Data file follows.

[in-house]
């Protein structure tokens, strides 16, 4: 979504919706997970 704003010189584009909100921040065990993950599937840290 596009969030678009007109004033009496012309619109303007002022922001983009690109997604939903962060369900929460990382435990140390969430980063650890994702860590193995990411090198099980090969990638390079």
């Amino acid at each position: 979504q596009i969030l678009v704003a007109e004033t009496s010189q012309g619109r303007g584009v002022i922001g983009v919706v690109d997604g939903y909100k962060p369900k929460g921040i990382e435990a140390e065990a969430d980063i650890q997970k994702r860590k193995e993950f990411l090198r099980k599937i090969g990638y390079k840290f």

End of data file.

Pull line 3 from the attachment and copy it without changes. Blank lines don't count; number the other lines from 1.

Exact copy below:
């Amino acid at each position: 979504q596009i969030l678009v704003a007109e004033t009496s010189q012309g619109r303007g584009v002022i922001g983009v919706v690109d997604g939903y909100k962060p369900k929460g921040i990382e435990a140390e065990a969430d980063i650890q997970k994702r860590k193995e993950f990411l090198r099980k599937i090969g990638y390079k840290f």